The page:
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Maharashtra’s anti-black magic bill attracts attention of other states

The murder of Dr Narendra Dabholkar in 2013 had propelled the Maharashtra government to pass its anti-superstition law.

Written by Parthasarathi Biswas | Pune | Published: October 14, 2015 2:17:37 am

Almost two years since it was passed, the Maharashtra Anti-Superstition and Black Magic Act (2013) is fast becoming a model act for other state governments and rationalist groups. Dr Hamid Dabholkar, son of murdered rationalist Dr Narendra Dabholkar, said that apart from rationalist organisations from seven states, governments of Assam and Karnataka have consulted the Maharashtra Andhashraddha Nirmoolan Samiti (MANS) to frame the anti-superstition law in their state.

The murder of Dr Narendra Dabholkar in 2013 had propelled the Maharashtra government to pass its anti-superstition law. As a result of 18 long years of advocacy by Dr Dabholkar and MANS, the law is said to be comprehensive in its coverage of various activities which can be termed as superstition. Since its passage, the law has become an object of intense scrutiny by detractors and supporters alike.

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Following the murder of Kannada author MM Kalburgi, the Karnataka government has also initiated the process of passing its anti-superstition law. Dr Hamid Dabholkar said that MANS activists from Karnataka and Maharashtra have been involved in the consultation process in forming the Act. Multiple consultations have been held with the state government regarding the passage of the bill.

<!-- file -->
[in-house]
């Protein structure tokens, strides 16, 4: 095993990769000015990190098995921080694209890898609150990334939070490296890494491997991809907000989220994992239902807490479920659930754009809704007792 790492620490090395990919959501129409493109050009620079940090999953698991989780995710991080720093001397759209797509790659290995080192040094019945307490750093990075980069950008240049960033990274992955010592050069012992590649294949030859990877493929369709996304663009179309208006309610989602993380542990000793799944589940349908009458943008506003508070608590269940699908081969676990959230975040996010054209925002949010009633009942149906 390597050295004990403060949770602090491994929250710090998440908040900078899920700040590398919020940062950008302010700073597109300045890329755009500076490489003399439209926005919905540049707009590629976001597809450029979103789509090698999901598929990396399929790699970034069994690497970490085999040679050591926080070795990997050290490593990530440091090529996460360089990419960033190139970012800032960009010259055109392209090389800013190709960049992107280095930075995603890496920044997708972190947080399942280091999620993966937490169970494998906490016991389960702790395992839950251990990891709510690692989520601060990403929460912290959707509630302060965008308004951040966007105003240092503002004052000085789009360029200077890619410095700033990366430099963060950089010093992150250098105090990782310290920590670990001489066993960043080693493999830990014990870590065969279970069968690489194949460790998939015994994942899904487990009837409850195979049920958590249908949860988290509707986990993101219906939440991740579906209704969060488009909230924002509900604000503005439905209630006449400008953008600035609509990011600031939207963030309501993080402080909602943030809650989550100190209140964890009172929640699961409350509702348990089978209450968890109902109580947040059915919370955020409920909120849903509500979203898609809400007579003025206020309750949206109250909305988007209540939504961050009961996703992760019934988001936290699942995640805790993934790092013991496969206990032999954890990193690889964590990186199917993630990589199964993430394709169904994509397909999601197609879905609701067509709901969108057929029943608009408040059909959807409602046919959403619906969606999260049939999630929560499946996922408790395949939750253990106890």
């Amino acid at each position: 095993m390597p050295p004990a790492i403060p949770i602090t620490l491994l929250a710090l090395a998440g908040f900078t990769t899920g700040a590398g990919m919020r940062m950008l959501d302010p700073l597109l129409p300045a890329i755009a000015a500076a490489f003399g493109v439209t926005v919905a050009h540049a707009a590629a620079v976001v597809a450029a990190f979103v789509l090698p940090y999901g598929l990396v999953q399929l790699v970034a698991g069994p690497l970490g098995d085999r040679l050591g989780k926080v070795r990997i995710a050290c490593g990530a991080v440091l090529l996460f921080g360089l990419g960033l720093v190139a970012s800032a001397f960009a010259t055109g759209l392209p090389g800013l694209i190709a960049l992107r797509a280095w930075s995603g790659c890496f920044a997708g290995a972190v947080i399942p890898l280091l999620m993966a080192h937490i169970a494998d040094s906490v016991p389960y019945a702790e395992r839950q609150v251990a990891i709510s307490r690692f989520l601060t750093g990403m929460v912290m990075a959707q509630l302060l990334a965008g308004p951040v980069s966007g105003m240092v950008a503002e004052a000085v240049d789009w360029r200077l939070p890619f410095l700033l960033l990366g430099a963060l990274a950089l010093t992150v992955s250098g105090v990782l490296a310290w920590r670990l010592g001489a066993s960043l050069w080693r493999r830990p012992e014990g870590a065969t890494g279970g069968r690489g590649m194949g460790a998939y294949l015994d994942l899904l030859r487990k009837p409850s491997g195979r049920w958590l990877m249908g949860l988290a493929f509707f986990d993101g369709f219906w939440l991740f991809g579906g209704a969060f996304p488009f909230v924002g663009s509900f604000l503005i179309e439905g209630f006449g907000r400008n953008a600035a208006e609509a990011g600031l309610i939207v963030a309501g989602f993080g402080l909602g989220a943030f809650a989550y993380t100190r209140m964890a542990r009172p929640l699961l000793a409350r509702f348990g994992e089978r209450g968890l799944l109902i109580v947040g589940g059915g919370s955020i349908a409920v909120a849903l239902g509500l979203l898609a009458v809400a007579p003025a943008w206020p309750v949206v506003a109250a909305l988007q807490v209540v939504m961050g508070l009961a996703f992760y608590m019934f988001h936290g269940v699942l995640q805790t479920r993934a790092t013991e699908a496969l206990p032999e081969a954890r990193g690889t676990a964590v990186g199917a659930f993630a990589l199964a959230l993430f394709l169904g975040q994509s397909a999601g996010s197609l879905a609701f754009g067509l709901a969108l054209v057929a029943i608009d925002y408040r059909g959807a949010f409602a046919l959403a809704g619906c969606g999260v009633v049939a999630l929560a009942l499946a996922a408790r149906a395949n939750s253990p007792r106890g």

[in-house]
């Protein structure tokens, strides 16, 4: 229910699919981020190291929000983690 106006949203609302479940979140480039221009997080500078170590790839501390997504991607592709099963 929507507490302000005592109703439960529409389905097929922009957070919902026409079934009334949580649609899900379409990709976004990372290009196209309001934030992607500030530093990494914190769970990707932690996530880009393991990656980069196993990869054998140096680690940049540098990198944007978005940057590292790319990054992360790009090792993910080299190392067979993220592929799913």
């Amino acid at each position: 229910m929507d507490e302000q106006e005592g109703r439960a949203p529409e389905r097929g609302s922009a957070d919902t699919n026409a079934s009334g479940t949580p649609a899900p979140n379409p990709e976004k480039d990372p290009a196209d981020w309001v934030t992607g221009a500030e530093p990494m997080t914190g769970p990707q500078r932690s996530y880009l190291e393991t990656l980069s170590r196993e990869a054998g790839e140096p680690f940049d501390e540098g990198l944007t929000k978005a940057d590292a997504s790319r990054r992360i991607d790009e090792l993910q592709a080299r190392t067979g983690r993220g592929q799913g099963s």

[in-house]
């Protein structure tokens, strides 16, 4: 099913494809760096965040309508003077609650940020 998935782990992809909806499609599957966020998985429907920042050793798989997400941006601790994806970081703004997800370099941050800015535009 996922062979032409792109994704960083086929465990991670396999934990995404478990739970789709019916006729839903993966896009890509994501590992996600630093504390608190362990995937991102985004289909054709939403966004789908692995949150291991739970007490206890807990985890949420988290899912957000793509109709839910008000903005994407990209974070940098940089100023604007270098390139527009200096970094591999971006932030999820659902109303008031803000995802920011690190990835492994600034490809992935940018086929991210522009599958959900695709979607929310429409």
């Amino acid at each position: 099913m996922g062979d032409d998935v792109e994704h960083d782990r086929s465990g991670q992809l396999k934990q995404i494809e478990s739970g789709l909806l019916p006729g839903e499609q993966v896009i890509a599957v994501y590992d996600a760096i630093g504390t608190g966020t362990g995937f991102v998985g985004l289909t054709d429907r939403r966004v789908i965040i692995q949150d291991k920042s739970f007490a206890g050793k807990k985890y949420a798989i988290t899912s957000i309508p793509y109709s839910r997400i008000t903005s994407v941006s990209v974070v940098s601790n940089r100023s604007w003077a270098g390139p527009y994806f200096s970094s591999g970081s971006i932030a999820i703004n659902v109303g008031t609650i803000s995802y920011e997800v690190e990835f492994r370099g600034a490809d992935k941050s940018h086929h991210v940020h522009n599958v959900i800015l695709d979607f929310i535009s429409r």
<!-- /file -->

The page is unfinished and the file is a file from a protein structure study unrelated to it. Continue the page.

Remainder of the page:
Other than Karnataka, MANS activists are also coordinating with rationalists and the Assam government in forming the state’s anti-witchcraft law. Senior MANS activist Vinayak Savale was in Assam to help in the process. “The Assam Mahila Samta Society and other rationalist and women’s organisations had contacted us to get inputs about the Act. In Assam, the problem of women being branded as witches is severe, especially in tribal belts,” he said.

Savale said that although the Assam Act has tougher provisions than that of Maharashtra, it covers only the problem of witchcraft and excludes other acts of superstition. While it took 18 years for the Maharashtra government to pass the Act, Assam’s cabinet has passed the law within a year.

Savale and other MANS activists had travelled to Assam to discuss promulgation of the law with various rationalists organisations. On the other hand, Dabholkar said MANS has been contacted by organisations from West Bengal, Punjab and other states who feel their states should have a similar law.

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